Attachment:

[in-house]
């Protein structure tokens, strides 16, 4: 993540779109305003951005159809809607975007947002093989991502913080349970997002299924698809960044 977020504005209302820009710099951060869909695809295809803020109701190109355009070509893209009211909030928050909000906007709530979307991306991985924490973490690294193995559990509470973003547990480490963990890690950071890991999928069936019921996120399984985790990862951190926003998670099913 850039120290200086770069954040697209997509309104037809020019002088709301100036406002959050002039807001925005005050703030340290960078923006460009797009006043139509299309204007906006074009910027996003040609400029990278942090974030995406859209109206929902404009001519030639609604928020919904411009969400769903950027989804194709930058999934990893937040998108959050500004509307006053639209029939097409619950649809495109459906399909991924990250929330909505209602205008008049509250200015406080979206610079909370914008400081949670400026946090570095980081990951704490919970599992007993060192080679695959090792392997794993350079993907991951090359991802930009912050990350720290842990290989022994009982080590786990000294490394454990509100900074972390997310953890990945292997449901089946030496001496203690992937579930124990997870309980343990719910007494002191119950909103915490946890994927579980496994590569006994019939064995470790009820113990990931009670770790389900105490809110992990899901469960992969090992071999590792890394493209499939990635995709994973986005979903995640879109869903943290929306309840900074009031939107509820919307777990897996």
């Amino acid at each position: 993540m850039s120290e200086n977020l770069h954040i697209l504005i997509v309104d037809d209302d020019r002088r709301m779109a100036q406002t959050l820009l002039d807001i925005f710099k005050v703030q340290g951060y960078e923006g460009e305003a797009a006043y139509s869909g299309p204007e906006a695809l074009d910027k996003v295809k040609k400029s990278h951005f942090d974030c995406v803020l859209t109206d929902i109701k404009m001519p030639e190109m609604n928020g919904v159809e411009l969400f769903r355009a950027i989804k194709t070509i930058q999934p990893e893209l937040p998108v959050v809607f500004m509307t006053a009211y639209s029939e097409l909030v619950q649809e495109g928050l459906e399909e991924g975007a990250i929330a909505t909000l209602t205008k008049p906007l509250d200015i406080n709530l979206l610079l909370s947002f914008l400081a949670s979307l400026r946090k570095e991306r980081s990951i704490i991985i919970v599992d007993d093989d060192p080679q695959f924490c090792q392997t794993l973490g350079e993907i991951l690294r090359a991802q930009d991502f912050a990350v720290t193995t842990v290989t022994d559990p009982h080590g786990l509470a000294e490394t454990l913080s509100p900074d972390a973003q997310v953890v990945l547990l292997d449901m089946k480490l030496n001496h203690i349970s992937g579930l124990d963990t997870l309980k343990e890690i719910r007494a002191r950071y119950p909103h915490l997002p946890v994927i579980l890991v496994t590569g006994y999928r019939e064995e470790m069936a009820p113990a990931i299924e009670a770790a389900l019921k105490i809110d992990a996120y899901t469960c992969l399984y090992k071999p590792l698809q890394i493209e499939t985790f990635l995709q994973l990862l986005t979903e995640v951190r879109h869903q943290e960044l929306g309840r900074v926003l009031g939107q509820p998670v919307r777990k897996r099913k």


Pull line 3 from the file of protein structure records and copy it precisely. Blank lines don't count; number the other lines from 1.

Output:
């Amino acid at each position: 993540m850039s120290e200086n977020l770069h954040i697209l504005i997509v309104d037809d209302d020019r002088r709301m779109a100036q406002t959050l820009l002039d807001i925005f710099k005050v703030q340290g951060y960078e923006g460009e305003a797009a006043y139509s869909g299309p204007e906006a695809l074009d910027k996003v295809k040609k400029s990278h951005f942090d974030c995406v803020l859209t109206d929902i109701k404009m001519p030639e190109m609604n928020g919904v159809e411009l969400f769903r355009a950027i989804k194709t070509i930058q999934p990893e893209l937040p998108v959050v809607f500004m509307t006053a009211y639209s029939e097409l909030v619950q649809e495109g928050l459906e399909e991924g975007a990250i929330a909505t909000l209602t205008k008049p906007l509250d200015i406080n709530l979206l610079l909370s947002f914008l400081a949670s979307l400026r946090k570095e991306r980081s990951i704490i991985i919970v599992d007993d093989d060192p080679q695959f924490c090792q392997t794993l973490g350079e993907i991951l690294r090359a991802q930009d991502f912050a990350v720290t193995t842990v290989t022994d559990p009982h080590g786990l509470a000294e490394t454990l913080s509100p900074d972390a973003q997310v953890v990945l547990l292997d449901m089946k480490l030496n001496h203690i349970s992937g579930l124990d963990t997870l309980k343990e890690i719910r007494a002191r950071y119950p909103h915490l997002p946890v994927i579980l890991v496994t590569g006994y999928r019939e064995e470790m069936a009820p113990a990931i299924e009670a770790a389900l019921k105490i809110d992990a996120y899901t469960c992969l399984y090992k071999p590792l698809q890394i493209e499939t985790f990635l995709q994973l990862l986005t979903e995640v951190r879109h869903q943290e960044l929306g309840r900074v926003l009031g939107q509820p998670v919307r777990k897996r099913k």